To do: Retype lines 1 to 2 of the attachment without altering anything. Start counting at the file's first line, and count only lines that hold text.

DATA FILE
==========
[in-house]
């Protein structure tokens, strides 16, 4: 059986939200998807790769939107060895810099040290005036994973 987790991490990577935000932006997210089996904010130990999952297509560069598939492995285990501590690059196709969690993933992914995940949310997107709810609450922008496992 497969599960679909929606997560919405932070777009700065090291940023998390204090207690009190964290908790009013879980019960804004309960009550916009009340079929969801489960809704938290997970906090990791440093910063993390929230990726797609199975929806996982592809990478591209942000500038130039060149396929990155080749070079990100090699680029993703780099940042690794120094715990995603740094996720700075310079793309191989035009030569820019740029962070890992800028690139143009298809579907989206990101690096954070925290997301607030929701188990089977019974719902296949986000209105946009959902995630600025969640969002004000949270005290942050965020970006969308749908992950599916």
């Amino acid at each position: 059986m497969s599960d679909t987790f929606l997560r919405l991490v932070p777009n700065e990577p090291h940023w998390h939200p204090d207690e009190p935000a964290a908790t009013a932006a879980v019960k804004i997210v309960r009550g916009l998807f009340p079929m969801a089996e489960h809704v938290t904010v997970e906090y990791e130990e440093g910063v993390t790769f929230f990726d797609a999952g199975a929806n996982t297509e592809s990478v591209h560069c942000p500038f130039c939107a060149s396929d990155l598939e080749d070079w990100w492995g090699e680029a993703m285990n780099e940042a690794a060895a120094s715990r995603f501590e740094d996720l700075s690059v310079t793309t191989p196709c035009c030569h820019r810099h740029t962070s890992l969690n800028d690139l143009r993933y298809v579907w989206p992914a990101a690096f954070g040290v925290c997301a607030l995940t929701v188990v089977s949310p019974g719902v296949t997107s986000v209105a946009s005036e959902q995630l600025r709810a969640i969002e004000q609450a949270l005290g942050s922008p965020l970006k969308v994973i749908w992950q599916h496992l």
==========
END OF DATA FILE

[in-house]
């Protein structure tokens, strides 16, 4: 059986939200998807790769939107060895810099040290005036994973 987790991490990577935000932006997210089996904010130990999952297509560069598939492995285990501590690059196709969690993933992914995940949310997107709810609450922008496992 497969599960679909929606997560919405932070777009700065090291940023998390204090207690009190964290908790009013879980019960804004309960009550916009009340079929969801489960809704938290997970906090990791440093910063993390929230990726797609199975929806996982592809990478591209942000500038130039060149396929990155080749070079990100090699680029993703780099940042690794120094715990995603740094996720700075310079793309191989035009030569820019740029962070890992800028690139143009298809579907989206990101690096954070925290997301607030929701188990089977019974719902296949986000209105946009959902995630600025969640969002004000949270005290942050965020970006969308749908992950599916």